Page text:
Women’s participation in the workforce is falling and in many countries, women’s rights are under attack. What should the ITUC do about this?
– We have actually established a floor of demands that have been recognized. The G20 recognizes that we have to raise women’s participation in the labour market. UN Women has picked what up. They know that in order to do that, we have to invest in the care economy. If you have child care, age care, education and vital public services then you not only create good jobs in those sectors, but you also provide a floor for women in those sectors so that they can participate in the economy. But we also have to change the dominant culture. The rise of misogyny and sexual harassment’s is unacceptable. The Me Too movement shows us that women are fed up with being mistreated and not respected. Silence can never be a condition of employment. Our union is fighting to change that and we are also winning at the bargaining table and through legislation.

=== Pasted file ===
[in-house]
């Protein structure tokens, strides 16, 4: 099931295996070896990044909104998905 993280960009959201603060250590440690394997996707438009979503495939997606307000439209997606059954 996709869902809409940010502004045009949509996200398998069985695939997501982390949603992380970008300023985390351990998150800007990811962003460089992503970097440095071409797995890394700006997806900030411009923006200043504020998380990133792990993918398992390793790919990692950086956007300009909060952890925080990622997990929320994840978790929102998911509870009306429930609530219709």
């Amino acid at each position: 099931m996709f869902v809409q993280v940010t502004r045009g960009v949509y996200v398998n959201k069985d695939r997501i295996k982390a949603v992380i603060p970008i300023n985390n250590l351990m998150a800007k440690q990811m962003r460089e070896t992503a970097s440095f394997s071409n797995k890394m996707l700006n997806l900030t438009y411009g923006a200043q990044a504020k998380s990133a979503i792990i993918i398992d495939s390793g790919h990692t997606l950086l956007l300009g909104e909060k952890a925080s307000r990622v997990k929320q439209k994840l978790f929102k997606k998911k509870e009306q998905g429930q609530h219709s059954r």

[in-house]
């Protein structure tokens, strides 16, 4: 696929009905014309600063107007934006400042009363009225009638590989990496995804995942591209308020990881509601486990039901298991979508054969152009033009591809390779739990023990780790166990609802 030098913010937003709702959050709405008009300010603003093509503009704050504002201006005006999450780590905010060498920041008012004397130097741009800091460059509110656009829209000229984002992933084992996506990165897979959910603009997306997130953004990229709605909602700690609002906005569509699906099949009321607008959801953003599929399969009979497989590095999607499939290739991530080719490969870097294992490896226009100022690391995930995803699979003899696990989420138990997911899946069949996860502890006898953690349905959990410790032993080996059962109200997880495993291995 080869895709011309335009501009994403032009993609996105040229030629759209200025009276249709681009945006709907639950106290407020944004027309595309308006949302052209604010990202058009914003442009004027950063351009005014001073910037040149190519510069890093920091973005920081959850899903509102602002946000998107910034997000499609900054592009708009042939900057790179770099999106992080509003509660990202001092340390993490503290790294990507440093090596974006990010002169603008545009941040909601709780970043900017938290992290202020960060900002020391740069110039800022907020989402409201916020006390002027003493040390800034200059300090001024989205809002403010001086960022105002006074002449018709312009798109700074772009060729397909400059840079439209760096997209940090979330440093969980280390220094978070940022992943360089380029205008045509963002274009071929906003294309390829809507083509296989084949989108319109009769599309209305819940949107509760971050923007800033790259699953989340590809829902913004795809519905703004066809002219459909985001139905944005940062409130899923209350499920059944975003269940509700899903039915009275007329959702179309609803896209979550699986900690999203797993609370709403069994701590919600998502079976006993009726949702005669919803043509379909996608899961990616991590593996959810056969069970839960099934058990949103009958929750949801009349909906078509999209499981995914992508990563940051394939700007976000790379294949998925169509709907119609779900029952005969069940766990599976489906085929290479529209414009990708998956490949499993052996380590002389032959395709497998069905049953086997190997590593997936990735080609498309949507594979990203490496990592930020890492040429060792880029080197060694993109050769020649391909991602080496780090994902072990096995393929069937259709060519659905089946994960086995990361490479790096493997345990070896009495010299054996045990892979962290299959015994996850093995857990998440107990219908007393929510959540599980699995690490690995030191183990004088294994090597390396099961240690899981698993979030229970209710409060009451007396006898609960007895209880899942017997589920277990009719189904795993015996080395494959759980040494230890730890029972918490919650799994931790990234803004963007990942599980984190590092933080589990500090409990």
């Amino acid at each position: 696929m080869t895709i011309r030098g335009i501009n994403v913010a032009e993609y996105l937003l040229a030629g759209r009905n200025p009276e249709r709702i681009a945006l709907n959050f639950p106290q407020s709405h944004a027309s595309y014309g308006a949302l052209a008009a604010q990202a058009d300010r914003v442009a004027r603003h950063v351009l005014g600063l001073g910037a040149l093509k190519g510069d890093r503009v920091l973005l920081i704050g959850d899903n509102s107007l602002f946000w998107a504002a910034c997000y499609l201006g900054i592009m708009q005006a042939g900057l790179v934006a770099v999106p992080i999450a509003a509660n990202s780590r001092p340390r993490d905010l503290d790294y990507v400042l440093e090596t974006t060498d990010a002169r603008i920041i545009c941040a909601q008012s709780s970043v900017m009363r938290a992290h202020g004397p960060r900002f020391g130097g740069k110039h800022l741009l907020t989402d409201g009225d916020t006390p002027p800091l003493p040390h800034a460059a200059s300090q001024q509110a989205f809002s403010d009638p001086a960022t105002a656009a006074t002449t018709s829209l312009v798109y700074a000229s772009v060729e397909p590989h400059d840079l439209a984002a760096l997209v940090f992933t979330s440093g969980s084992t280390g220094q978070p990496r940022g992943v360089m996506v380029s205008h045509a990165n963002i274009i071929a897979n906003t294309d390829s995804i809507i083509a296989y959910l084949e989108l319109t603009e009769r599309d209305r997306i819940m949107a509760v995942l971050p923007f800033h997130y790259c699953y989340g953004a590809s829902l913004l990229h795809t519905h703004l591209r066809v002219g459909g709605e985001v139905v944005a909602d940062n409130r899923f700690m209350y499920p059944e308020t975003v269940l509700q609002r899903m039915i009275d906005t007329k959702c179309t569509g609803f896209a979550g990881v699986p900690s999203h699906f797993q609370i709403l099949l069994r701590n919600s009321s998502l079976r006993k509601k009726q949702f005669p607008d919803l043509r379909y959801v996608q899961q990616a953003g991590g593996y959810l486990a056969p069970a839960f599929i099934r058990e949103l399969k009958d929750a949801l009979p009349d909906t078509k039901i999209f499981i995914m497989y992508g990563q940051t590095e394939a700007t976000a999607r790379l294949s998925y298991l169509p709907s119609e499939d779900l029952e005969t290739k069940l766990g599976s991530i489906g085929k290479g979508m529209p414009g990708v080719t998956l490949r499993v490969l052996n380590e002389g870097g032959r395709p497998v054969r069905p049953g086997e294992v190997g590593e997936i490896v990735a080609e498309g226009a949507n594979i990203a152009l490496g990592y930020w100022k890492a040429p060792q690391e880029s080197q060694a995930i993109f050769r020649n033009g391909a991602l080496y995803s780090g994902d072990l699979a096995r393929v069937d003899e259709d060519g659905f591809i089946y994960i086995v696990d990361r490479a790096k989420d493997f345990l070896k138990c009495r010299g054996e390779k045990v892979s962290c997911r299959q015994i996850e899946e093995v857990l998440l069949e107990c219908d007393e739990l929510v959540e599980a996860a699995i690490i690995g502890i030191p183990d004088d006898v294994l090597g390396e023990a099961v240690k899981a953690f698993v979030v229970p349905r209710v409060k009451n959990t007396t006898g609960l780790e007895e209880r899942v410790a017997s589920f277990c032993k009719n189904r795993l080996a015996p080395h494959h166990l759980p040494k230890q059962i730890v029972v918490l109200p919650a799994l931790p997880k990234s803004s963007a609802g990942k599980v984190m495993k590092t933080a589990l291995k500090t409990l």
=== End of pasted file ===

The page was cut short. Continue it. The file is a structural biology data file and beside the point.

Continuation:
Globally, we are seeing a wave of authoritarian leaders and the return of nationalism. In many places, nationalist parties are managing to attract workers votes. Why is this, and is it a problem for the labour union movement?
– No question about it. Peace, democracy and human rights is in our DNA. Democratic rights and freedom is what we are fighting for. If we don’t have democracy, what do we have? If people are so insecure that they are voting for false promises of right wing ideologies, then we are a voice at the front line. We are the biggest democratic force on earth and we are totally committed to peace and democracy.
Your challenger is claiming that the ITUC has become a top-down organization and vows to make it more democratic. What is your comment on that?
– Well, I think that is a campaign slogan. If you actually look at our record, we have built our campaigns with our affiliates from the ground and up. We don’t take on a global target, like Samsung, Qatar, or organizing domestic workers, unless we have affiliates who want to participate. I think there’s a lack of understanding on how the ITUC actually works. But if there are people who want their voices to be heard then we have to listen to that. I don’t think anybody would say that we haven’t been a much more activist, much more strategically focused movement, in the last four years. Our growth tells you that, our success tells you that and we want to do more of the same based on the mandate of the congress, because that’s what is important for me to implement.